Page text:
I wasn't surprised to discover that the nicest photo available was of me and a goat:

Bear World
{Britt & The Goat}

What I didn't realize was that I take a lot of selfies with animals. 

{Britt & The Bunny}

Weekend Fun 
{Britt & The Cow}

Those weren't really options for this event. And neither were any of these:

{Britt & Vomit Laundry}

{Britt & Pee Mattress}

  Saint George 2017
{Britt & Kid Getting Eaten by Dinosaur}

Poop Buddies 
{Britt & Poop Mug}

  The Gilmore Girls Group
{Britt & Facial Mask}

{Britt & Fake Braces}

{Britt & Costume Prize}

{Britt & Chicken Suit}

  California 2016
{Britt & Toddler}

From now on I'm going to try and take at least one "nice" photo per year. 

It's going to be hard. My face can't handle it. But I need to act like a professional once in a while. 

So here is the illusion I will give people for this round:

Just don't calculate any percentages using the above photos. Ahem....

Tuesday, September 19, 2017

Once Upon a Library Bathroom

A few years ago our local library closed for renovations. While it was closed, we made our weekly* visits at a library about 20 minutes away in my "hometown" (I use the term "hometown" lightly because I lived on the border of the township of Magna and the city of West Valley. We were technically on the West Valley side of the border, but we had the Magna zipcode. So I get to claim both places).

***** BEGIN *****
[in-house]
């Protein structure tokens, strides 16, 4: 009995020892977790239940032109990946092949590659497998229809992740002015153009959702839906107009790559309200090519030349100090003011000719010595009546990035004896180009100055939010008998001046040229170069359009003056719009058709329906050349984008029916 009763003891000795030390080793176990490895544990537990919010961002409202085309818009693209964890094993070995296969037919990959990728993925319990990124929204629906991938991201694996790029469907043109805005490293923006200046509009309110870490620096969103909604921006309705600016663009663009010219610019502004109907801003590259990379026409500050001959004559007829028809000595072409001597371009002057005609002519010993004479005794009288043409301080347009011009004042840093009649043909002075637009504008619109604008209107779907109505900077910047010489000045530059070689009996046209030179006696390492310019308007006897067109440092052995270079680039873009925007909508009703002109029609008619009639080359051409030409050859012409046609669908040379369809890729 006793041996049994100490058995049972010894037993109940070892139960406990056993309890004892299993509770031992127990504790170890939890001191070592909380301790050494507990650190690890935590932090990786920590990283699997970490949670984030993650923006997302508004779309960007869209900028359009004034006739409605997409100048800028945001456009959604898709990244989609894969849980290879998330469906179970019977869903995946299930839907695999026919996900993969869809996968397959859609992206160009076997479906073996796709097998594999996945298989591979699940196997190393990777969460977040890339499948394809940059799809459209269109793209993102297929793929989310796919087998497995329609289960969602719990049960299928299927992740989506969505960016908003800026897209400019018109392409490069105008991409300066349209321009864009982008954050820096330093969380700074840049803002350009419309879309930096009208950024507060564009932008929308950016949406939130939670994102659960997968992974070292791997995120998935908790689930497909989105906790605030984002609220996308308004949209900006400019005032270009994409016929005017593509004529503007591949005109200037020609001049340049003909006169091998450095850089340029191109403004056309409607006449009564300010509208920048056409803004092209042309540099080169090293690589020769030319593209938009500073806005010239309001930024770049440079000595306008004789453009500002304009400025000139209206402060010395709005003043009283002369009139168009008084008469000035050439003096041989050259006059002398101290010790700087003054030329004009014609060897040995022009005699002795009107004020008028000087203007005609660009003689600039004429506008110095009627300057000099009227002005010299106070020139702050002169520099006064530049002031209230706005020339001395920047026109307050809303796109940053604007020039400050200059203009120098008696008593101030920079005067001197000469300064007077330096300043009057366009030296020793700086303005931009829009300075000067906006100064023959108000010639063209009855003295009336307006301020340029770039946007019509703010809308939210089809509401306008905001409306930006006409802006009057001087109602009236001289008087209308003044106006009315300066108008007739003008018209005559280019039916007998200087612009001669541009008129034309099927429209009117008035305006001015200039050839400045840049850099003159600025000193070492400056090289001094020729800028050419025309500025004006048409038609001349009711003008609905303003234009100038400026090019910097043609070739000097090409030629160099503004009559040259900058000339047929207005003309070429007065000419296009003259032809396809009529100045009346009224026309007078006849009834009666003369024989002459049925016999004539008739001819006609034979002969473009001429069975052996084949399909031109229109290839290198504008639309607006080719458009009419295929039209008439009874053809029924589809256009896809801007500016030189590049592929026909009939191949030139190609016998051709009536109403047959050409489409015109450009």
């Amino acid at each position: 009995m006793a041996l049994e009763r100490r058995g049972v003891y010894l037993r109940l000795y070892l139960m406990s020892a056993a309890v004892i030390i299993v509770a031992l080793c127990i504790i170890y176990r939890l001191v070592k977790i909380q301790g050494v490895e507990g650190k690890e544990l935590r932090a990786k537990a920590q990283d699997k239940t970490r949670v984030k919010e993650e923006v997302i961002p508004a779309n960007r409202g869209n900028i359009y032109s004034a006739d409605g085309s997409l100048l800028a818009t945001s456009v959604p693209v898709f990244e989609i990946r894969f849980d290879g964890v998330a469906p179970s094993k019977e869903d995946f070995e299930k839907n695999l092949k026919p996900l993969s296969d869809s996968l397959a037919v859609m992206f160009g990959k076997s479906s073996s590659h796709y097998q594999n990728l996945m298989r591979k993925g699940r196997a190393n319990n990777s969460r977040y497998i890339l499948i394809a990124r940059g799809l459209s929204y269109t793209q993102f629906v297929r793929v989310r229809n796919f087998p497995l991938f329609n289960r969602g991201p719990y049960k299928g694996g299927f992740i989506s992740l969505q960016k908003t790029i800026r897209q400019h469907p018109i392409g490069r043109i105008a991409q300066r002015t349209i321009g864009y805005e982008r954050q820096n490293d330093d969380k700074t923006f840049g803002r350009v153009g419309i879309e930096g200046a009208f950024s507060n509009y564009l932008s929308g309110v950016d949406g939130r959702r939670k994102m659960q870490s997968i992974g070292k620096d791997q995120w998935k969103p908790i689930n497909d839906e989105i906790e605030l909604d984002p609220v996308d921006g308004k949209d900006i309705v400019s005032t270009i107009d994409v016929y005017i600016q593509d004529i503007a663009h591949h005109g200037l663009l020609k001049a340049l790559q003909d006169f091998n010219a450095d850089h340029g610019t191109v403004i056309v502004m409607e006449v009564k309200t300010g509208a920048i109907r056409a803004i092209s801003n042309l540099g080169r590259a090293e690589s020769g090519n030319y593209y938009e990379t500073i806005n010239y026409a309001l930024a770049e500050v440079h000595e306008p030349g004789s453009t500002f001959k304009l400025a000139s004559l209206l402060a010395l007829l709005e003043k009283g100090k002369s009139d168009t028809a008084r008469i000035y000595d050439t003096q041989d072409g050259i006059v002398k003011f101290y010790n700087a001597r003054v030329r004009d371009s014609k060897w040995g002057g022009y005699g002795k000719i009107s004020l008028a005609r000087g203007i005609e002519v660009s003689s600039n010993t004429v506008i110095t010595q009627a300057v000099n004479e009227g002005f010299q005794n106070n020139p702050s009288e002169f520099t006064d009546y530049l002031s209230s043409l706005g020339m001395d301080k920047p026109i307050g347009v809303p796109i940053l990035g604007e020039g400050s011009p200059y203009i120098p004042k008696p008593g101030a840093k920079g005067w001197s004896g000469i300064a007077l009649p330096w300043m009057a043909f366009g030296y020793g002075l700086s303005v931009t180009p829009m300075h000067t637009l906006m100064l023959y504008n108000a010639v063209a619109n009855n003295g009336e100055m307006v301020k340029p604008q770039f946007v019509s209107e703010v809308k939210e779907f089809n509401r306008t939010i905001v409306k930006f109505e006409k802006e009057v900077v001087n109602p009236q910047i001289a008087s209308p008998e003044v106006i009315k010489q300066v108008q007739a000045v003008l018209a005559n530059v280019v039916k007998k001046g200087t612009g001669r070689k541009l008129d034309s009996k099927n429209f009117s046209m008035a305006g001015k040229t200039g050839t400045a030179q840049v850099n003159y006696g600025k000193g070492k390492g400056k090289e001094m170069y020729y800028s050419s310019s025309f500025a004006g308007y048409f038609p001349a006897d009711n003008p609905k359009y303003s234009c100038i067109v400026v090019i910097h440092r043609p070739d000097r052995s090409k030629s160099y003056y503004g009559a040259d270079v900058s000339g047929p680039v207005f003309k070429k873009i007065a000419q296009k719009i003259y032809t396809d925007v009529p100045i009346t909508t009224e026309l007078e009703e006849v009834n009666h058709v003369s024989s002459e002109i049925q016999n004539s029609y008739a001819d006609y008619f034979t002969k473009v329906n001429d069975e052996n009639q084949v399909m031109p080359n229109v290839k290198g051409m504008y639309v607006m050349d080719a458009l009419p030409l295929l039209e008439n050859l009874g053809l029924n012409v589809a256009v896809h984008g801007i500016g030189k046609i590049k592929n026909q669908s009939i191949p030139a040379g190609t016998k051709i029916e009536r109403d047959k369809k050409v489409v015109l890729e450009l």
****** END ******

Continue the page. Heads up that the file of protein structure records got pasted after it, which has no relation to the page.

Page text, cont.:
The Magna library was newly built a few years before our local library was renovated (there was already a Magna library, but it was torn down and a new library was built in a different location). It's one of my favorite libraries, so even though our local one reopened, we still venture out to Magna occasionally. 


Today was one of those days where I really needed to be out of the house, but I didn't have anywhere to go, so we stopped at Arctic Circle for courtesy cones and fries, and then we went to the Magna Library.


As I pulled up to my usual parking spot, I started thinking about where the bathrooms are located in the library. That's just something you do when you go out in public with little ones - you have to have a bathroom route mapped out for when they "nee go pee."